Farm Life: Memorial Day Small Walk

Returning from our walk with the dogs, the Mrs. noticed a flower in bloom just above our lane.  It was in the forest about 20 feet from the road. It was only about a foot high and quite happy in the shade (we have had fog-rain all weekend, so there was not much sun to test its growing location).  It looked like a milkweed flower, but was too small for the six-foot high common milkweed that we nurture in any open, sunny spot.  It also had four-leaves around the stem, rather than common milkweed’s two opposite leaves.

 

I brough the camera back to document it for research sake (and inclusion in the annual photo album).   Yes, it is a four-leaf milkweed, native to this region.  On the walk back up our lane, I stopped for a few other recent observations: stargrass, rattlesnake weed, jack-in-the-pulpit, and then there was that small back snake in the woodpile, annoyed that I was moving wood into the shed for next winter.  I assured it that it could move into the garden to work on crickets and rodents.

 

 

 

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About hermitsdoor

Up here in the mountains, we have a saying, "You can't get there from here", which really means "We wouldn't go the trouble to do that". Another concept is that "If you don't know, we ain't telling." For the rest, you'll have to read between the lines.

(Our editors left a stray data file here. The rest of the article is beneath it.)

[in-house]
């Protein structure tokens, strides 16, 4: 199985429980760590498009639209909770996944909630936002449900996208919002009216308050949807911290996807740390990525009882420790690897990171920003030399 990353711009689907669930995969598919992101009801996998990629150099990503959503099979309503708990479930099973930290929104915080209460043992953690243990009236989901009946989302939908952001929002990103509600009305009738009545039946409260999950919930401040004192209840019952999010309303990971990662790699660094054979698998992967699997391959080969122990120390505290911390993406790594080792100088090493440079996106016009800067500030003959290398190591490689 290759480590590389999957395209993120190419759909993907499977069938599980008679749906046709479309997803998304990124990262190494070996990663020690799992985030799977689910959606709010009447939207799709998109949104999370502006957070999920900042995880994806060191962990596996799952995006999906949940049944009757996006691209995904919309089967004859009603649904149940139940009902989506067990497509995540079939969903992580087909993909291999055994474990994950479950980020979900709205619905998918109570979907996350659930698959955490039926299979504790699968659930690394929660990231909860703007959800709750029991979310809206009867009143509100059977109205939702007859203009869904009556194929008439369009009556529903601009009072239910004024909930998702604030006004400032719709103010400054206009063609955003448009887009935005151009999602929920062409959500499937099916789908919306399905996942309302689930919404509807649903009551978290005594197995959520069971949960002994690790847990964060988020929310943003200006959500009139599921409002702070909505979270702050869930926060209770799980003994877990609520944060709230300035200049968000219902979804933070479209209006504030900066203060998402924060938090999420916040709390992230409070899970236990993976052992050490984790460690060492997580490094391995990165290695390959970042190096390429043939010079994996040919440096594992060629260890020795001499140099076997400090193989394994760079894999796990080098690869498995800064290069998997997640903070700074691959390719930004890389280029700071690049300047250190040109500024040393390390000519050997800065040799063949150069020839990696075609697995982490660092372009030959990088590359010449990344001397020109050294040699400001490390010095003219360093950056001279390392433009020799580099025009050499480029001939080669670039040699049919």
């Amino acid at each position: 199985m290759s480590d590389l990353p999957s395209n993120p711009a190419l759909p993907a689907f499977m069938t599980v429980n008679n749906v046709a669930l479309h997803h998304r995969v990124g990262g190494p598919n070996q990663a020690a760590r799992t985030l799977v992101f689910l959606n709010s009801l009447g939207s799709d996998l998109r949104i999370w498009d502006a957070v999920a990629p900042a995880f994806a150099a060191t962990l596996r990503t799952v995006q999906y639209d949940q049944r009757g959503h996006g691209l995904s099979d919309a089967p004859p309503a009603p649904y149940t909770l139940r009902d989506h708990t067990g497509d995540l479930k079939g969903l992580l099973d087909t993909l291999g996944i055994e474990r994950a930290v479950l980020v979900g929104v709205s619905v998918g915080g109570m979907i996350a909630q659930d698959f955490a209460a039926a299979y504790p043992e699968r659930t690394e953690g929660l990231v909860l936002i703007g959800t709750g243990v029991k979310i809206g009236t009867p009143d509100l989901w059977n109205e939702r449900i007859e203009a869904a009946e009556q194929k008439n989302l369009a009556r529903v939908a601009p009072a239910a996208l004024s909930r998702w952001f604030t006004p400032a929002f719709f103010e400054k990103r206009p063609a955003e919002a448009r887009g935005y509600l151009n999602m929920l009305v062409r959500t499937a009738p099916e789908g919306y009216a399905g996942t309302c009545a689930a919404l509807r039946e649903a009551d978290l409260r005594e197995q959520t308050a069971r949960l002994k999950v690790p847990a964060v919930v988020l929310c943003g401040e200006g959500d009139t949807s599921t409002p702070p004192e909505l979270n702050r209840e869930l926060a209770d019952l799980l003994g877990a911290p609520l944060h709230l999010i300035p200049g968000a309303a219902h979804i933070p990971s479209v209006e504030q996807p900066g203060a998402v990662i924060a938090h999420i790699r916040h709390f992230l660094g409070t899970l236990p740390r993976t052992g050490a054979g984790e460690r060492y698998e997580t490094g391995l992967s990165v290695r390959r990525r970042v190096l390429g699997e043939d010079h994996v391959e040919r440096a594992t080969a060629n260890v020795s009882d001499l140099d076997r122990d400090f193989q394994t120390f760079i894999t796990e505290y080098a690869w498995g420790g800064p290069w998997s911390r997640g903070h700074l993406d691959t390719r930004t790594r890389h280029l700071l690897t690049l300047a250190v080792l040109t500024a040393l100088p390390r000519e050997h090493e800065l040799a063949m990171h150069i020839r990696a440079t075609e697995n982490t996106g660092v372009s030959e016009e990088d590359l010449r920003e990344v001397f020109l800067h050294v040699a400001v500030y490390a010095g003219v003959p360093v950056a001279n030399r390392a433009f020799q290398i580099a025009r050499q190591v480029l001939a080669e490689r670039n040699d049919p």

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10 Responses to Farm Life: Memorial Day Small Walk

  1. Laurie Graves says:

    Lovely flowers! That snake doesn’t look very small to me 😉

    • hermitsdoor says:

      The snake was probably not thicker than my small finger. The grow about 5 feet long and the diameter of a garden hose (I wondered, once, why the garden hose was moving over my foot…).

      • Laurie Graves says:

        I’ve heard of those snakes. Oh, my word! None in Maine. At least not yet. May those snakes never come north!

      • hermitsdoor says:

        Actually, black snakes are good to have around. Not only do they keep the rodent populations in check, timber rattle snakes will stay away from their territory. Black snakes are fast enough to kill rattle snakes. Choose your friends wisely. (Actually, rattle snakes are okay, just not in the garden.)

  2. Absolutely beautiful. Hope you were wearing heavy gloves 🙂

    • hermitsdoor says:

      The flowers don’t bite… This afternoon Linda chased another black snake from the strawberry patch into the stone wall. It popped out the other side to great me.

  3. Oh, what a sweet little treasure-hunt, in the woods at this time in Spring. I noticed the Jack in the pulpit too. We have four chocolate-coloured ones and are are pretty tall and sturdy this year.
    You can keep the snake, though.

  4. Lavinia Ross says:

    I remember black snakes from back east, and do love snakes. I have seen gopher snakes here on the farm.

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